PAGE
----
ABOUT THIS BOOK
One of the main challenges in labour relations in Europe is the ongoing decentralisation of collective bargaining from national and sectoral levels to company levels. Decentralisation might be an answer to business needs in competitiveness and organisational flexibility. However, it risks erosion of collective bargaining structures, more inequality in employment conditions and fragmentation in trade unions’ powers.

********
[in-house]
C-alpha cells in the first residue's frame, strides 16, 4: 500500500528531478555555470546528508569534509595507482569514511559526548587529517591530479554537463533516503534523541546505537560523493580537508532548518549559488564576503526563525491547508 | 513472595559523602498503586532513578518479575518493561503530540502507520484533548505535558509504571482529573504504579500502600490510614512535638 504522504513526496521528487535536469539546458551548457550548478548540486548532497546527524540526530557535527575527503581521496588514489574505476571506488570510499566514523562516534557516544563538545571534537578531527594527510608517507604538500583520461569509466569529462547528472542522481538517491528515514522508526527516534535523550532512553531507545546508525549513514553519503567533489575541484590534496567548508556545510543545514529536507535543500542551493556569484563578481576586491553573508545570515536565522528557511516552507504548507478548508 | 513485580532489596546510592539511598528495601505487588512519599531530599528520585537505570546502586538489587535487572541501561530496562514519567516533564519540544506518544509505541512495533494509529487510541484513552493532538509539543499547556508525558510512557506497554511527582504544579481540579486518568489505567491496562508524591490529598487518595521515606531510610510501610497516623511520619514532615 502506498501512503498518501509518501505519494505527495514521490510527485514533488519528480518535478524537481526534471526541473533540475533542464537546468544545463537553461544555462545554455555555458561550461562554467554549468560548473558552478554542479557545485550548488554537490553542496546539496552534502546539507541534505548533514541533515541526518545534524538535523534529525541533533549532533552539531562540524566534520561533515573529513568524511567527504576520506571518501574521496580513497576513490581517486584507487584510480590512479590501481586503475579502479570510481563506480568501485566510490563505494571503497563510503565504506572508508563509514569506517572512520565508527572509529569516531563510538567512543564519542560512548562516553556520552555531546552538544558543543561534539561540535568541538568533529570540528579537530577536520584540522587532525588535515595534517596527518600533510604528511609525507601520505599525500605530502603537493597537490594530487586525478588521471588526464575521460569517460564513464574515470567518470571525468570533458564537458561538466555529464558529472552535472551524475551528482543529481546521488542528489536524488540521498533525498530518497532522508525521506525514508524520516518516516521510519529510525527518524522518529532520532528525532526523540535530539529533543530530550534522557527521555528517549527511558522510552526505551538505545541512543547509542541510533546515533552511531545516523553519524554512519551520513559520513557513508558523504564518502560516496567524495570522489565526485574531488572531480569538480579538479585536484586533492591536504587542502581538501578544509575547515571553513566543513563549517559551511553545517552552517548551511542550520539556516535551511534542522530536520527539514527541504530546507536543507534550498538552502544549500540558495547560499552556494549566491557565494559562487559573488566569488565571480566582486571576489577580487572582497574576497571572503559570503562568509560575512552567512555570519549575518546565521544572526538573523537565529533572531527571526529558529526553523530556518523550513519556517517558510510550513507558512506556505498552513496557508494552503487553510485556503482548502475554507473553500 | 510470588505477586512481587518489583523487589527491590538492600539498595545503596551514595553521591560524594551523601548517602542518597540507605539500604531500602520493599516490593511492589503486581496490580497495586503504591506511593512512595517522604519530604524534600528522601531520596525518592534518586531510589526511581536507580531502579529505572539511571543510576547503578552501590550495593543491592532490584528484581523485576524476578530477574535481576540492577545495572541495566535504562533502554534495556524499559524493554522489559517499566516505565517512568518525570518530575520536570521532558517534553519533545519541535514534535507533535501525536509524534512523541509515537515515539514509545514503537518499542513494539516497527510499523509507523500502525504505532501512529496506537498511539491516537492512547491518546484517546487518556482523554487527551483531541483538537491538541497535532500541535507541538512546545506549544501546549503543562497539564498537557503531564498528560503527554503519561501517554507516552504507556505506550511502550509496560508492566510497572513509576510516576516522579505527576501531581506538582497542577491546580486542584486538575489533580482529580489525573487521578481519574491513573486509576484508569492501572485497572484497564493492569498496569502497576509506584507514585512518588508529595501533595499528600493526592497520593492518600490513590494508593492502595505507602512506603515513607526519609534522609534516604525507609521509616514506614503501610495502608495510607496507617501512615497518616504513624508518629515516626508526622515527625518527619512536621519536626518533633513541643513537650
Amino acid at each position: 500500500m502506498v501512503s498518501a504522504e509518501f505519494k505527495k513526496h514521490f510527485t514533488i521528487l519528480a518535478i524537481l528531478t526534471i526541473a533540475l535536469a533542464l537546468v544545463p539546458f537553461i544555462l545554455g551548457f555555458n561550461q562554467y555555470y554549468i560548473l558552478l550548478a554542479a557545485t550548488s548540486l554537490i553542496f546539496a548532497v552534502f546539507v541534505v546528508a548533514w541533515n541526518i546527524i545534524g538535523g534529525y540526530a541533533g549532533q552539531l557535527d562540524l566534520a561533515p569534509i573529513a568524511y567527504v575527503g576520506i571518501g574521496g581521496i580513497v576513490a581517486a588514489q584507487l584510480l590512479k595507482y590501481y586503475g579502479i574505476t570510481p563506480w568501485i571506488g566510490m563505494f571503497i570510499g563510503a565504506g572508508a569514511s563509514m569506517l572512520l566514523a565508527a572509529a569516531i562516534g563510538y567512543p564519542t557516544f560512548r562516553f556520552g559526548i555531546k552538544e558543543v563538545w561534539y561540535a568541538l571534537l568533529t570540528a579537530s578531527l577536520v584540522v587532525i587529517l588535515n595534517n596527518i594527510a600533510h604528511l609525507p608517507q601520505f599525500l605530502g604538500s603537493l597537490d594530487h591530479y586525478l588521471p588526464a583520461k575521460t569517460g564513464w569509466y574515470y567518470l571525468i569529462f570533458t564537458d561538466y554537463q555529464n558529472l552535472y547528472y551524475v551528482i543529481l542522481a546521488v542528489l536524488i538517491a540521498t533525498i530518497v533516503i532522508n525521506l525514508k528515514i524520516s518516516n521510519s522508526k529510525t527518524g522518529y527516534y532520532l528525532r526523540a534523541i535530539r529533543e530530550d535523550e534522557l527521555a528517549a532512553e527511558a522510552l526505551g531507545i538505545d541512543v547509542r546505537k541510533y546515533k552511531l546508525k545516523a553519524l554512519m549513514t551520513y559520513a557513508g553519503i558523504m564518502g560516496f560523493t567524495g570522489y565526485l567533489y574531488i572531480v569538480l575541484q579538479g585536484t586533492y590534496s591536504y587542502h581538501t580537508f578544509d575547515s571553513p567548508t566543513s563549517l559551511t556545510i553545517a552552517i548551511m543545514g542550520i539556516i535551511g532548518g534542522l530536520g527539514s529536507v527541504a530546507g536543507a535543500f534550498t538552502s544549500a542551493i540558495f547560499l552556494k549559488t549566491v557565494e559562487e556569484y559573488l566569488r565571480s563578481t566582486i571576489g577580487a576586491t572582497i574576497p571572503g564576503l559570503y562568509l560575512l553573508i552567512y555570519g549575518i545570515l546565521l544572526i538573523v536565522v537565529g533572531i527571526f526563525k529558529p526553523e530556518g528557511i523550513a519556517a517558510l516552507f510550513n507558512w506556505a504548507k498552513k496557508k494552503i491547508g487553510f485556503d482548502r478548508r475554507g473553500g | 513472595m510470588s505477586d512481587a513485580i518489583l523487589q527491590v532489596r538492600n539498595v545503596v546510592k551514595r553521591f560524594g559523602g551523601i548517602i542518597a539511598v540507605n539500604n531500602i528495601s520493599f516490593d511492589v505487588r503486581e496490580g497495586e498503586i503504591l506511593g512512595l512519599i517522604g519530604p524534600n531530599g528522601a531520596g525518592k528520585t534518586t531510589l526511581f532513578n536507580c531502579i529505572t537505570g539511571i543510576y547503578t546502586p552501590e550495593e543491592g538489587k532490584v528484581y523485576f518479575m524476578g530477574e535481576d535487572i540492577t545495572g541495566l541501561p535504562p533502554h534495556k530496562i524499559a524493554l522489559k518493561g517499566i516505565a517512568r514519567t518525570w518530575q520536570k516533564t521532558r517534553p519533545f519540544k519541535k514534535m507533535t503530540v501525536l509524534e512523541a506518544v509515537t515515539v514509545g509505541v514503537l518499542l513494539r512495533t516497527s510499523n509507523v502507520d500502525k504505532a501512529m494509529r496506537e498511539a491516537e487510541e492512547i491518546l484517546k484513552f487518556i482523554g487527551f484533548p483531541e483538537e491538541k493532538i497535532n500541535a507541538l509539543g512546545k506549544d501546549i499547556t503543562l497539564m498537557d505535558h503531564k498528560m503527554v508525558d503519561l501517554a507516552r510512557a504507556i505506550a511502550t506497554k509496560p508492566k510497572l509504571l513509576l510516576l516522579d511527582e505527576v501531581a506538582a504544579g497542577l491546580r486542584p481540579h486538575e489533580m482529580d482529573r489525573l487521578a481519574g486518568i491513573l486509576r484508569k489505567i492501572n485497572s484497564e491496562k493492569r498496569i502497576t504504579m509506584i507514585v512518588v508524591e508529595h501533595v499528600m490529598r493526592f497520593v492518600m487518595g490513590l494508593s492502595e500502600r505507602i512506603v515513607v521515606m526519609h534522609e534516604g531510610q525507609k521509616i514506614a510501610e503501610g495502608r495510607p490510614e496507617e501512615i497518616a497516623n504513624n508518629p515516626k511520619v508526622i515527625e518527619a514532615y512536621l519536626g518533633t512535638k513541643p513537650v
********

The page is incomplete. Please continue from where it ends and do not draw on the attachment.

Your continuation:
Based on recent qualitative research, this book shows high varieties across European countries and economic sectors in degrees, forms and impacts of decentralisation. The authors explore, in interdisciplinary and multi-level perspectives, continuity and change in regulating and practicing collective bargaining in France, Germany, Ireland, Italy, the Netherlands, Poland, Spain and Sweden. In cross-country comparisons, company case studies in manufacturing and retail show the divergent effects of national regimes and social partners’ power resources on trade unions’ strategies and influence in company bargaining.